The September Pose of the Month is my all-time favorite restorative pose — Reverse Savasana (sha-VAHS-ah-nah) or Prone Savasana. Sava = Corpse.
I chose this pose because during this transitional time of year I switch out of the high gear of trying to cram every possible kind of fun into my summer and move to a more slowed down, back-to-reality pace. It’s slightly sad, but I also hear the collective exhale of all of us parents as the kids go back to school. I also chose this pose as it represents how I often feel when I turn on the news. Sometimes, I just want to lie face down on the ground!
When we are in the midst of big transitions or disturbing times, it can feel like the earth is shifting under our feet. Getting in full contact with the floor feels grounding and restorative. I love how my breath feels moving in and out while in this pose. As I inhale fully with my belly and chest in contact with the floor, my front body is prevented from opening up, so it is my back that rises, creating a subtle stretch to all the muscles along my spine. Each inhale provides an opening — like a soothing massage along my back, and then gravity helps push the air out on each exhale. This exaggerates the deliciousness of each breath, which also calms my mind.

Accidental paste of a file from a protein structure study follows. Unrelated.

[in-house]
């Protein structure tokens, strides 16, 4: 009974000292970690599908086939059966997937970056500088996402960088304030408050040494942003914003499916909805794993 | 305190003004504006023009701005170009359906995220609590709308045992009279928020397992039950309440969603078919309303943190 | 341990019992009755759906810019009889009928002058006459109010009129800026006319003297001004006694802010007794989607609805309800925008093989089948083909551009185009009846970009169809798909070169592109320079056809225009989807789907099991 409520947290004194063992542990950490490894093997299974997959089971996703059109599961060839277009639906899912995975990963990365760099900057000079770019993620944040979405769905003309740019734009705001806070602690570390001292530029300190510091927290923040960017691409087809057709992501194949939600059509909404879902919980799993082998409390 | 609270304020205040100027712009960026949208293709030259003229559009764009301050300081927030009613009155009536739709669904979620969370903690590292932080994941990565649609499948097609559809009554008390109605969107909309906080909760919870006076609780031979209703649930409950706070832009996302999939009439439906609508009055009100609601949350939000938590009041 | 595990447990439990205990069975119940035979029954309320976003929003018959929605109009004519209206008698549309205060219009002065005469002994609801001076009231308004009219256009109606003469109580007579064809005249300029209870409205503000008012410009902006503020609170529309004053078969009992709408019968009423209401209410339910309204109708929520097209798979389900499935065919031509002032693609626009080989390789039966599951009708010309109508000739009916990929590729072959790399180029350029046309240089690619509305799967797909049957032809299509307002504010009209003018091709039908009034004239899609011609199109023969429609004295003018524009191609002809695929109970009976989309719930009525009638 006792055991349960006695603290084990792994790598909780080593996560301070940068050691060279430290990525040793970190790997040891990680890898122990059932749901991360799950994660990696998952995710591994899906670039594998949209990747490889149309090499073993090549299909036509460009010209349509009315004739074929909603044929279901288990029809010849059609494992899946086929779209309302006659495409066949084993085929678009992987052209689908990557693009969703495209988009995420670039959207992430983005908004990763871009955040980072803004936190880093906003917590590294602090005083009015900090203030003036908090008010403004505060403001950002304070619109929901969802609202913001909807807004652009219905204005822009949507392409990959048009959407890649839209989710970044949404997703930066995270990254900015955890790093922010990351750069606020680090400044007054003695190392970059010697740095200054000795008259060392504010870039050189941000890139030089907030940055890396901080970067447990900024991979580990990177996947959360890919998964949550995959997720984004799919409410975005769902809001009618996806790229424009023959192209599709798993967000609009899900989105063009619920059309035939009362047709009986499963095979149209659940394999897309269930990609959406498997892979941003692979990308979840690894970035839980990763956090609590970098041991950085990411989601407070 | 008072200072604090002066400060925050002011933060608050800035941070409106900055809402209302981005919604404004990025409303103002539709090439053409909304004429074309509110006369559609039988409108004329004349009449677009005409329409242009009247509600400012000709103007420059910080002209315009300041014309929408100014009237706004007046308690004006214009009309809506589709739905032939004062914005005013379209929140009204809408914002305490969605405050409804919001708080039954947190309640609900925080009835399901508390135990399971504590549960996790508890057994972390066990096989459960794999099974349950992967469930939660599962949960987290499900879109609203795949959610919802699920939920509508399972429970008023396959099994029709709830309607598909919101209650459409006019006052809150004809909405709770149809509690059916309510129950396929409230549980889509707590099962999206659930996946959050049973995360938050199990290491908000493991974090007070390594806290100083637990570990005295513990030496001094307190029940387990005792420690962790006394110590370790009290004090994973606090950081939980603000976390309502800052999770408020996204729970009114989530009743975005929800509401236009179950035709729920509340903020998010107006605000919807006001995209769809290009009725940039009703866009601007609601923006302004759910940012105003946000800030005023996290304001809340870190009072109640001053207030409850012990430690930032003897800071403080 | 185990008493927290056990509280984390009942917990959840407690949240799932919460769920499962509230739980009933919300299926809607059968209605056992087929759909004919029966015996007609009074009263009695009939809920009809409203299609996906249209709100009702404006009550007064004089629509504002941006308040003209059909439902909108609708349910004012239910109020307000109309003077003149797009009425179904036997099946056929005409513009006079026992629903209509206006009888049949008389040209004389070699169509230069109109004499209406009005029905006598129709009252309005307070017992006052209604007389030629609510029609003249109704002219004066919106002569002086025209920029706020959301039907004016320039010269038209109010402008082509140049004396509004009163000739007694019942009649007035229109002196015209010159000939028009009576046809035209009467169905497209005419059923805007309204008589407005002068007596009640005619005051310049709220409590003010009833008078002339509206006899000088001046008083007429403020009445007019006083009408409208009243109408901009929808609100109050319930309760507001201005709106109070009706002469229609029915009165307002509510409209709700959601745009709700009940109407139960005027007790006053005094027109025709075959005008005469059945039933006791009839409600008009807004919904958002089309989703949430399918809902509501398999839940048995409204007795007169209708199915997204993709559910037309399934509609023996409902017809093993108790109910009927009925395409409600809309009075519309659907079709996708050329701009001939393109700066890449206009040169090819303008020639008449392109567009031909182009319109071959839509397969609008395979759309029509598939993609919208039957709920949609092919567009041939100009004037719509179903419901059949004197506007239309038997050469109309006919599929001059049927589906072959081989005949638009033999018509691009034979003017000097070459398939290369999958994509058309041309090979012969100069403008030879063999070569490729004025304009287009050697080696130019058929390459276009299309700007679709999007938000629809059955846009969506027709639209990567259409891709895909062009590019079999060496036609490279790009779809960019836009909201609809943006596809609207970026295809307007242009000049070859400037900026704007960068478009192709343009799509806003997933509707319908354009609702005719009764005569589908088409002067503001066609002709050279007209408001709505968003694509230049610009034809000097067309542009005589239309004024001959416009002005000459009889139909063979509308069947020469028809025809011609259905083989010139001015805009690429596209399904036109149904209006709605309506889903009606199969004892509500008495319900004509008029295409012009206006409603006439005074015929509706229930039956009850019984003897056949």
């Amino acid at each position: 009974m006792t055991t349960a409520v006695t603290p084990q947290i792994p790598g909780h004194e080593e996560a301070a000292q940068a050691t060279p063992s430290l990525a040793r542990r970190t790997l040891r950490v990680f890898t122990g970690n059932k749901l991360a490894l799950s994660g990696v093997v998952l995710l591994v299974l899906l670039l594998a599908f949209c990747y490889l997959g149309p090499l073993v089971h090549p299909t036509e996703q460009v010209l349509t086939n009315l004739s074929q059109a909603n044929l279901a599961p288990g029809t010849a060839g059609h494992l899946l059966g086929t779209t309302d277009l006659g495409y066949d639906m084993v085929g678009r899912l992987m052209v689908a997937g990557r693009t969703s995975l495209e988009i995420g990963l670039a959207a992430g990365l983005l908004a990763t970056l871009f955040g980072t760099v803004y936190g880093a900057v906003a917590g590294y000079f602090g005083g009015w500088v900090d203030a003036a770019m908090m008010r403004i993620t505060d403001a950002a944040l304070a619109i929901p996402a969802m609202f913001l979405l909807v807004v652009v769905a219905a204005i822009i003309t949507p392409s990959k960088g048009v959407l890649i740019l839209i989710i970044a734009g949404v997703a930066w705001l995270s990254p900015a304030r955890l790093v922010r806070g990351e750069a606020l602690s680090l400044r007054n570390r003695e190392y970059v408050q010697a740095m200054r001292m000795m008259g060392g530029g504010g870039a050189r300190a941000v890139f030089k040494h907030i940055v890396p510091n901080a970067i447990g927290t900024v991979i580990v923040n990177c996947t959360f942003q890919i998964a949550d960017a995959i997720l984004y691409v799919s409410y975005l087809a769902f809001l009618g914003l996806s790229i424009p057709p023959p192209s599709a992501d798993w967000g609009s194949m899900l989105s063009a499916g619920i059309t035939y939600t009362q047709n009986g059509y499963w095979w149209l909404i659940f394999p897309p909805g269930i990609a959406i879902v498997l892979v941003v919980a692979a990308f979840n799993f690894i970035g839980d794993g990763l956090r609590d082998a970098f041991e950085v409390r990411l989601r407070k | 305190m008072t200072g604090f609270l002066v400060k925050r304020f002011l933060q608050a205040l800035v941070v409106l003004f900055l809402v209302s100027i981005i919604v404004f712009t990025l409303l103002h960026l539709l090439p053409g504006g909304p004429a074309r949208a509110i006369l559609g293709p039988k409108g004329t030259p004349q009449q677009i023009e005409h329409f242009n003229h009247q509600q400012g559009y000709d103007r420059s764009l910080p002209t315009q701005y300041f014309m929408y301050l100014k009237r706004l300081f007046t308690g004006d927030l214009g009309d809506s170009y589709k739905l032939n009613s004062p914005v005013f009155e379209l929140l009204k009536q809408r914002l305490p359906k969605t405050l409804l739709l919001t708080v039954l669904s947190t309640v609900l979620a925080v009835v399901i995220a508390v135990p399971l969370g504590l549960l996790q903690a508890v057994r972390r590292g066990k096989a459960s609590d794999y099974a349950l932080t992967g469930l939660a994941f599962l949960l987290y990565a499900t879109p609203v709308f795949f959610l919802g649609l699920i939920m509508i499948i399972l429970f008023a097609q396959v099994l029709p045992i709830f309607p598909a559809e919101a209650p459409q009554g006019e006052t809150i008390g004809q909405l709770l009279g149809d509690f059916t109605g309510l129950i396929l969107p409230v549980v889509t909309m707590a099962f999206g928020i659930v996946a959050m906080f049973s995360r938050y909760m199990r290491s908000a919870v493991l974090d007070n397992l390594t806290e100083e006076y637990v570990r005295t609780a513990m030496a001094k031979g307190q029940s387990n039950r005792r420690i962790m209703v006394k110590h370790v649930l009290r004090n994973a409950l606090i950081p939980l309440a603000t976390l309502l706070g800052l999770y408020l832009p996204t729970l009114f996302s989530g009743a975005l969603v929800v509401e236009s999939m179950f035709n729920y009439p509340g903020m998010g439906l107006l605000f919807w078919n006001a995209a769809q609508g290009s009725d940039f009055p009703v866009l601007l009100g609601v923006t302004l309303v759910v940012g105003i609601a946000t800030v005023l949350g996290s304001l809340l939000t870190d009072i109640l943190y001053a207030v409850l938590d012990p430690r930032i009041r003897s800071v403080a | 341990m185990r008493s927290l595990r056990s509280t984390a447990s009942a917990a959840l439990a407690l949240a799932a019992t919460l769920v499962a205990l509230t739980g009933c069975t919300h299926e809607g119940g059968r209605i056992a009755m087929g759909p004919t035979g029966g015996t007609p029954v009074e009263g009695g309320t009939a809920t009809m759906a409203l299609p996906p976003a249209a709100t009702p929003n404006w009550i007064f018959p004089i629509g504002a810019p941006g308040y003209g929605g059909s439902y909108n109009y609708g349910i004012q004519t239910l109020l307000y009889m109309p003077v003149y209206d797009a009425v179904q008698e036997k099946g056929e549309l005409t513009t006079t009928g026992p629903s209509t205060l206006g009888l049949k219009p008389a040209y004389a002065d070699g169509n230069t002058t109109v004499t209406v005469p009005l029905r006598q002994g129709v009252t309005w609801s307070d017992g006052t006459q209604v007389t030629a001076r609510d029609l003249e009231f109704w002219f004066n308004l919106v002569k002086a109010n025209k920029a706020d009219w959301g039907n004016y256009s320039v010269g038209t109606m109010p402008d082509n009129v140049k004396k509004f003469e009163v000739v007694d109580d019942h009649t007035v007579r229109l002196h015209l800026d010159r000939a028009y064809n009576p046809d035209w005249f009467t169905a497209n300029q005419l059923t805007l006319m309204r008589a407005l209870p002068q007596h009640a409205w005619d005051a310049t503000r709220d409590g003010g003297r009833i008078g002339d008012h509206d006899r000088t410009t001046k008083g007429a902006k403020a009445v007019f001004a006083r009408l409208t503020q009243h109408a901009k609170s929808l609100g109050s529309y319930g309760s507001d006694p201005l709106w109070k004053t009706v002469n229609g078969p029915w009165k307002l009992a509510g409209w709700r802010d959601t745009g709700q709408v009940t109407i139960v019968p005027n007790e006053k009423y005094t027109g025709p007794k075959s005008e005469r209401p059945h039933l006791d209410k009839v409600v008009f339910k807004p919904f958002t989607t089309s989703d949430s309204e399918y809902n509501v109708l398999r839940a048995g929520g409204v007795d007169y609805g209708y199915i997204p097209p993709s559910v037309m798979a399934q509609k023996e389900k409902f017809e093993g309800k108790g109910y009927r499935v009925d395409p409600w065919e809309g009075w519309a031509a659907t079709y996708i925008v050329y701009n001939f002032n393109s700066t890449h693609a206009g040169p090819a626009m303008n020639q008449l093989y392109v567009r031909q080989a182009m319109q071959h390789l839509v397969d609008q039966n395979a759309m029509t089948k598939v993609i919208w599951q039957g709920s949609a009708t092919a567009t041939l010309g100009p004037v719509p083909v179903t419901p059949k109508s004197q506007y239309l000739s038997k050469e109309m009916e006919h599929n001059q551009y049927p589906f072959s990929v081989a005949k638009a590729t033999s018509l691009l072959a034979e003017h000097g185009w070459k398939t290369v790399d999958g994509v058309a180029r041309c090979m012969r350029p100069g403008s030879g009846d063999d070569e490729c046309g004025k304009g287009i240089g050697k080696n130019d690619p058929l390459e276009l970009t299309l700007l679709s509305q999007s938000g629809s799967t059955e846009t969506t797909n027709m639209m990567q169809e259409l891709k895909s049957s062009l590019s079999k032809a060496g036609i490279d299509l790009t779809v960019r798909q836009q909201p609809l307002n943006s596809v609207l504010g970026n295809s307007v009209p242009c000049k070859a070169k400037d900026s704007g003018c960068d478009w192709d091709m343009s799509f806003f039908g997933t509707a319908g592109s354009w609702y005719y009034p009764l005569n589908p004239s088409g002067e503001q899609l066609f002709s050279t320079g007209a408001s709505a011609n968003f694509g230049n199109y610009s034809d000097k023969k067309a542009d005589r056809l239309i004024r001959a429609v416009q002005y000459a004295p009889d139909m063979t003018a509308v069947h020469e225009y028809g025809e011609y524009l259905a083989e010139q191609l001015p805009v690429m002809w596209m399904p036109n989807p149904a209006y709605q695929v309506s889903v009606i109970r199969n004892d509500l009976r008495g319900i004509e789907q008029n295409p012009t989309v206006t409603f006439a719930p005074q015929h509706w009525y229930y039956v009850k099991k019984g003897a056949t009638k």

This pose is accessible to all healthy bodies except pregnant women whose bellies are starting to show. If you have had recent injury to your front body, you will want to check with your doctor and use common sense.
The way to do Reverse Savasana is to simply lie down on your belly on the supportive ground. In my favorite variation, no props are involved, and your arms are along the sides of your body with palms facing up. Your head is turned to one side, and you stay here for 5 breaths or more before turning your head to the other side for an equal amount of breaths.
Other variations include placing your forehead on the floor and stretching your arms out to the front, or making cactus arms with palms facing down. Another option is to stack your hands one on top of the other with your forehead resting on them.
Some people like to have one or more blankets folded under the belly. If you try this option, make sure that the hips are off the blanket so that you have the sensation that your tailbone is pointing down toward the floor in a relaxed way.
Enjoy reverse savanna as often as needed.